Abortion is more than a political concern



For more than three decades, hundreds of thousands of marchers have gathered annually during mid-January in Washington, D.C., to decry the tragedy of abortion and to pray for its victims.
Since the 1973 Roe v. Wade decision made abortion on demand the law of the land, millions of innocent children have died -- their lives snuffed out while still in their mothers' wombs. There are those who have defended this practice on a variety of grounds, politicizing what is, in essence, a moral, ethical and spiritual issue.
Endless debates as to whether the fetus is human life or merely "potential" human life, whether a woman has the "right" to determine what happens to "her body" and whether abortion is a humanitarian act or simply murder have, over the last three decades, polarized the citizens of the United States. The issue has affected everything from political campaigns to interfaith dialogues and relations.
Abortion, together with the other issues that challenge the fact that all creation is a sacred gift from God, cannot be separated from stewardship. This is the wise management of that which is freely given to us, yet which does not belong to us.
We recognize this principle -- or more appropriately, this reality -- at every Orthodox Divine Liturgy as we proclaim, "thine own of thine own, we offer unto thee, in behalf of all and for all."
Of course, for those who deny God or who reject him as "maker of all things, visible and invisible," stewardship has no place in the ongoing debate. For those whose world view eliminates the very need for a creator or who see the universe's origins as a matter of chance or process, there is no "gift," for there is no "giver." Hence, there is nothing to steward, nothing to manage wisely. All that exists is simply "inherited" for our personal use, employed according to our individual wills and whims, and enjoyed or rejected according to our personal assessment of what is "good" for us. Accountability to God does not exist in this world view; as such, any responsibility for life, for the environment, or for our time, talents and treasures rests solely with the creature not with the creator.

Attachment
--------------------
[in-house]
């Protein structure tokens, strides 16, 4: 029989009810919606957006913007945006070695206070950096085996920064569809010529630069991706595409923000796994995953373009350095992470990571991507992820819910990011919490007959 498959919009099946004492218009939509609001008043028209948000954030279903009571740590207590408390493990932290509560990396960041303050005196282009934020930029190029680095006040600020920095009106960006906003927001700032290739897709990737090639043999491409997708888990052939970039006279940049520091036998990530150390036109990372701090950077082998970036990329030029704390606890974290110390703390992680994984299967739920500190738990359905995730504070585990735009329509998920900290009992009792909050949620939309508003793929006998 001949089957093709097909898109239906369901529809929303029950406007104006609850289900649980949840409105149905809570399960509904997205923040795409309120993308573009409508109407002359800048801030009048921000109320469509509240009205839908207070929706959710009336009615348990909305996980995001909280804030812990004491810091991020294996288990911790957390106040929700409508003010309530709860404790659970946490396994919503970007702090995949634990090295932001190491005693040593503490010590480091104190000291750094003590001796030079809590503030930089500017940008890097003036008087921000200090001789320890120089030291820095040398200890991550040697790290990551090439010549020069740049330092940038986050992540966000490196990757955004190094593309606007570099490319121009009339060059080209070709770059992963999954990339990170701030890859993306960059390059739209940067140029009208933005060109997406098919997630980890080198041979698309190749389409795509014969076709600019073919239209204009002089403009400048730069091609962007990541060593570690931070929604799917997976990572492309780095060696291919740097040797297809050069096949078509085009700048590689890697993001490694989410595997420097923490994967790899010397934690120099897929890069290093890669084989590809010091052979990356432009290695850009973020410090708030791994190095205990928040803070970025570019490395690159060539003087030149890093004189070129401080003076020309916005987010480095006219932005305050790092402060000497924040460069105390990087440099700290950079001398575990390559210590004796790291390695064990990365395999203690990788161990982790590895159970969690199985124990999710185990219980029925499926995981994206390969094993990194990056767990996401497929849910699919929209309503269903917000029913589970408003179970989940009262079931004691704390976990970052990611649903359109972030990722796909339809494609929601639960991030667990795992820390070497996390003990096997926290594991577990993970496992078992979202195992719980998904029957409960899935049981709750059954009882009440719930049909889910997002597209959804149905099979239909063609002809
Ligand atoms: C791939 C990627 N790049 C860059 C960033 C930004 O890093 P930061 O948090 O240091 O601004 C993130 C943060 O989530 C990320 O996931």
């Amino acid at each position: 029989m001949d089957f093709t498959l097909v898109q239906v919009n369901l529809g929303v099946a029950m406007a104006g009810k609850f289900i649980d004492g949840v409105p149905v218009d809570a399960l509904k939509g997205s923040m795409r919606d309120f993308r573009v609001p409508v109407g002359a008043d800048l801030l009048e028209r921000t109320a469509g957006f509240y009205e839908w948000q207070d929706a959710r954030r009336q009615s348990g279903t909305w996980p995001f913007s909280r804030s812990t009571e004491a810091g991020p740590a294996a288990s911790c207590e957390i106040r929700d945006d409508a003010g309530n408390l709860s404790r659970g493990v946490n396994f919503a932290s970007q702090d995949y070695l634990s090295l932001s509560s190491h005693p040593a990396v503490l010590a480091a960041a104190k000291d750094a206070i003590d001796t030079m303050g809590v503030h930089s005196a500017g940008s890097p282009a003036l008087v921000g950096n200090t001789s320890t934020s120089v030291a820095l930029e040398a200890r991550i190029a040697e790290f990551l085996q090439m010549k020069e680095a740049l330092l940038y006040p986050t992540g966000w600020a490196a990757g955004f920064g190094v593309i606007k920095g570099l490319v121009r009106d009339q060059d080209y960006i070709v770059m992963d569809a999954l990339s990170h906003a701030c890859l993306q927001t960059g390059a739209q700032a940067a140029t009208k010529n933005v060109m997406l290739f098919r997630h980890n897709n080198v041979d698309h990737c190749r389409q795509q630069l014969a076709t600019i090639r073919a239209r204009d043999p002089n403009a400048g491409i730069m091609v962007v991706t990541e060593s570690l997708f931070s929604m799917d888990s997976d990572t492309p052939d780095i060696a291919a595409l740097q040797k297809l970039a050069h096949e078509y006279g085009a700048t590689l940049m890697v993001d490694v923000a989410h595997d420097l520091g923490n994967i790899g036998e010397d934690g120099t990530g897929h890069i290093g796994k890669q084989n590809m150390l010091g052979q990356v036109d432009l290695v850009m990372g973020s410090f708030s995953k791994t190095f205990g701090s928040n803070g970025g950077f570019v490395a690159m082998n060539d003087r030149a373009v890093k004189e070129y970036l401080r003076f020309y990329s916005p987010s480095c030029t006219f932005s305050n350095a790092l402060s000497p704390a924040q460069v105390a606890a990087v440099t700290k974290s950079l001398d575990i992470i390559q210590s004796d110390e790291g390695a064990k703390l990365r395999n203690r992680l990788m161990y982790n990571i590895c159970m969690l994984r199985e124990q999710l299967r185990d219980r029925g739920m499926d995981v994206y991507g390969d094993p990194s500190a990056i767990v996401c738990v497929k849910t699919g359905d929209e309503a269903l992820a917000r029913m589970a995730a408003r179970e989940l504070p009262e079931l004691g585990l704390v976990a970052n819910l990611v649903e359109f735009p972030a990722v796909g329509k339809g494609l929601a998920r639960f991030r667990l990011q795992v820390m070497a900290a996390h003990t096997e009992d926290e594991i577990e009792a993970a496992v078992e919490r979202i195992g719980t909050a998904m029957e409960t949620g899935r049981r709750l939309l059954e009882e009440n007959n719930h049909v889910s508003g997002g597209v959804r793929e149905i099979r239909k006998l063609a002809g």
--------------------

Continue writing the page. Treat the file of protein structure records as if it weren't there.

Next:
No separation
As Orthodox Christians, our concern for proclaiming and protecting human life is not separated from our call to stewardship of all creation. Human life, like the air we breathe and the water we drink and the natural resources we rely upon daily, is not only a gift from the creator, but the very crown of his creation.
The fact that we have been created in "in the image and likeness God" to become "partakers of his divine nature" reveals the sacred nature of life and demands our unswerving commitment to be stewards of this most precious gift.
But as Orthodox Christians, it is insufficient to simply protest the evils of abortion, euthanasia, capital punishment and other denials of life's sacred character. We above all, proclaim the very presence of a loving creator, without whom life can not be properly called a "sacred gift." We struggle to share a world view that sees all creation, including human life from conception to the moment of natural death, as something worth saving and worthy of glorifying it to the creator.
And so, abortion is indeed more than a political concern or a "contemporary social issue." It challenges the very foundation of our faith and the very nature of creation and its divine creator. If the world is to hear and learn the truth, it must hear it from us, as people of faith. And if the world is to understand that all life -- that all creation, in fact -- is a sacred gift, it will only do so if we, as wise and faithful stewards, share the good news that has been entrusted to us.
While praying for those millions of innocent children who have lost their lives through abortion, let us pray also that those who have yet to see the sanctity of life will be open to the spirit of truth. And that they will acknowledge the call to stewardship of "God's varied gifts," that in all things he alone might be glorified.
Rev. Daniel Rohan is the pastor at St. Mark Orthodox Church, Liberty.

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